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A new report launched last week shows that around two thirds of people do not know their legal rights and nearly 70% have no knowledge of basic legal processes.
The research, which was commissioned by the Public Legal Education Network (Plenet), shows that people's decisions on seeking advice appear to be dependant on the individual's background. The report shows people from ethnic minority communities, those with mental health issues, long-term illness or disability are less likely to know their rights and fail to get help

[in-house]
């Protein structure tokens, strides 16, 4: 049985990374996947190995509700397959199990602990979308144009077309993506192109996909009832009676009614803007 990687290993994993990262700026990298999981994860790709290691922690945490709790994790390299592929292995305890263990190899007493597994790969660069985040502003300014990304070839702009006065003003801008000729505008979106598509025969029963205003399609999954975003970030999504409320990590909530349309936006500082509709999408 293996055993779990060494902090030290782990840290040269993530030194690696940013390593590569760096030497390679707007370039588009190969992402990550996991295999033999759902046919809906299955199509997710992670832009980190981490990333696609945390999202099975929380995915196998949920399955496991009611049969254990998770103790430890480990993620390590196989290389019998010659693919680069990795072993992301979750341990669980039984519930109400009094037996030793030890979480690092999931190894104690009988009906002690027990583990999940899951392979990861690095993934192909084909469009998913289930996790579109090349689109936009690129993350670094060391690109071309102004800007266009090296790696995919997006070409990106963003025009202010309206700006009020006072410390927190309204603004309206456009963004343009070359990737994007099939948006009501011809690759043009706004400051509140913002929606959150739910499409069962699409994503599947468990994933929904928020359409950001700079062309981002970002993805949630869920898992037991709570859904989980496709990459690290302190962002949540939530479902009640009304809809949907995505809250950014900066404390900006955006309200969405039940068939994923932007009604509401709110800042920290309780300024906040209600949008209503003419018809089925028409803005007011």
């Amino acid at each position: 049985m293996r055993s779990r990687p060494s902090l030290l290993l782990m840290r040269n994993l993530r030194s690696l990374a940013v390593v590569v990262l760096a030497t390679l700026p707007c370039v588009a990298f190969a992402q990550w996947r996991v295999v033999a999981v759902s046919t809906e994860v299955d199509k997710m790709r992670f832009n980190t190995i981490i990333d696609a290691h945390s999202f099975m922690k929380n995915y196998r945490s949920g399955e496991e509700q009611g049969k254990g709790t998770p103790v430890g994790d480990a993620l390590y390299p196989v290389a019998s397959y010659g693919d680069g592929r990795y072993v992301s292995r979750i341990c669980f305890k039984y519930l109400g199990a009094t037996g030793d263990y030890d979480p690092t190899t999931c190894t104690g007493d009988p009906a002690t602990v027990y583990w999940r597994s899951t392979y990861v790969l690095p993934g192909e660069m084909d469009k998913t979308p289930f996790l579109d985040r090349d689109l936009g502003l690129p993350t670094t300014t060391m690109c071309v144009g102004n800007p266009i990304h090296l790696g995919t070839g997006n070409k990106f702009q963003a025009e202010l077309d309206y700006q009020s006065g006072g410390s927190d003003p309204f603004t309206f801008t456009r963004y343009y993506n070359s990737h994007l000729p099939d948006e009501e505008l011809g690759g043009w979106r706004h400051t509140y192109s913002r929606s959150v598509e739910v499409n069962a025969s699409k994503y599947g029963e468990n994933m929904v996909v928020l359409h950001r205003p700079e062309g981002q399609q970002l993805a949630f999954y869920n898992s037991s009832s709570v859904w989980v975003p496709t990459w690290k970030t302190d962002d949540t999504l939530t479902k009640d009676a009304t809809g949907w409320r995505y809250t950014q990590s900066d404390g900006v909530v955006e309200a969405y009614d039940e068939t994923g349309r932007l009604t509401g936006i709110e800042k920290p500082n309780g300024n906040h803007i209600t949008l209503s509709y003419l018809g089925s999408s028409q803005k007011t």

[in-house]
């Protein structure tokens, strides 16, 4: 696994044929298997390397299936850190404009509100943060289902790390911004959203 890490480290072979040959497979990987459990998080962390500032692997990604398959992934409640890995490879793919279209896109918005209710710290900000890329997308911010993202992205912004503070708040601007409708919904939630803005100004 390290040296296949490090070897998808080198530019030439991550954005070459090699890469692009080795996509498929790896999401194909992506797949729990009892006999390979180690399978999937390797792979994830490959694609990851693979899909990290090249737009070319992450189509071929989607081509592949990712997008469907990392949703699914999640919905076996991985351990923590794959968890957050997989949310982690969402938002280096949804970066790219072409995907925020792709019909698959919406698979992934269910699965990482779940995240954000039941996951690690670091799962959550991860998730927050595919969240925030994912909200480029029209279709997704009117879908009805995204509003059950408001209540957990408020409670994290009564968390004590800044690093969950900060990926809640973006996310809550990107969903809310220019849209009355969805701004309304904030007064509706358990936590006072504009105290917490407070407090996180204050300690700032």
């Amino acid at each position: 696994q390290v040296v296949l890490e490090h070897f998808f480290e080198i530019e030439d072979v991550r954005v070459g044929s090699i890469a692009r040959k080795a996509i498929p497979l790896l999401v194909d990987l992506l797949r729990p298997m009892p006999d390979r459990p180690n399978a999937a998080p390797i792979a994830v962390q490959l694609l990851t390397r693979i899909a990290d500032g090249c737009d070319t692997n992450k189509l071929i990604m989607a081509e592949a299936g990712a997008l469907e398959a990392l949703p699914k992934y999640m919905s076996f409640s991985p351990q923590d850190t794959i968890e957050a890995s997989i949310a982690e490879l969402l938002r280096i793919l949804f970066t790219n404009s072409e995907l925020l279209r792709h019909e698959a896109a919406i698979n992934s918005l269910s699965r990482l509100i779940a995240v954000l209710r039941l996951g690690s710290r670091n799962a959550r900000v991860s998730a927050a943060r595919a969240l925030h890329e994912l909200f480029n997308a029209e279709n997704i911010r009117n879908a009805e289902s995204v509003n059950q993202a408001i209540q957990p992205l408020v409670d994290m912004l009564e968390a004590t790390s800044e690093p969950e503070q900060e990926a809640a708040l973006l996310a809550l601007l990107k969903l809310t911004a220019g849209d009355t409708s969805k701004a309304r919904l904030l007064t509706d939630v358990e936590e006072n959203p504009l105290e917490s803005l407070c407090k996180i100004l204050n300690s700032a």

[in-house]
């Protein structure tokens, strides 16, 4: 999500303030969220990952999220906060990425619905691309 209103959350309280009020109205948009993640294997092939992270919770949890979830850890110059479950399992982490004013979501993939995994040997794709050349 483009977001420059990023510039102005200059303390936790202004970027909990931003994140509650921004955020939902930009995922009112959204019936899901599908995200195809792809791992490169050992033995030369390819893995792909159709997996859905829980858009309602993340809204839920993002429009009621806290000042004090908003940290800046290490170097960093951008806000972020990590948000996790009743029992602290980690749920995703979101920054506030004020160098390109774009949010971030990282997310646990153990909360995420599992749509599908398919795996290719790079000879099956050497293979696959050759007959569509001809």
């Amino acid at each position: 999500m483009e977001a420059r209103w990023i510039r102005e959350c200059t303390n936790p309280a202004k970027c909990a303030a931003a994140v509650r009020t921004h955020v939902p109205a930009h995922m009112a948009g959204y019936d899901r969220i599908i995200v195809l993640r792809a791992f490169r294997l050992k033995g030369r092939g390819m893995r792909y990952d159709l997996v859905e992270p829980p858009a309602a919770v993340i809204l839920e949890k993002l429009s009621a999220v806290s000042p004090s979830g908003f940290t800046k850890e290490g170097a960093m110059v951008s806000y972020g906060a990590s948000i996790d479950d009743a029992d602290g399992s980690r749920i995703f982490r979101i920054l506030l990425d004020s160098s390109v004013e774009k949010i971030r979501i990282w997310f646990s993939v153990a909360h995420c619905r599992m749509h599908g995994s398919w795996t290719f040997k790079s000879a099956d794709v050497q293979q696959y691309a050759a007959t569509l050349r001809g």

In addition, eighteen to twenty-four years-old and the over seventy fives are least likely to obtain advice.
The research is based on a survey of over 10,000 respondents. Plenet's Development Manager, Lisa Wintersteiger, said: "These findings are further evidence of widespread legal exclusion. There are significant gaps in people's knowledge, skills and confidence in dealing with legal issues. The results show problems are not spread evenly across the population or across the issues. They disproportionately affect some very vulnerable groups."
Planet aims to give people the know-how to manage the law in their every day lives.
This work provides commentary, checklists, procedural guides and precedents on the subject in a...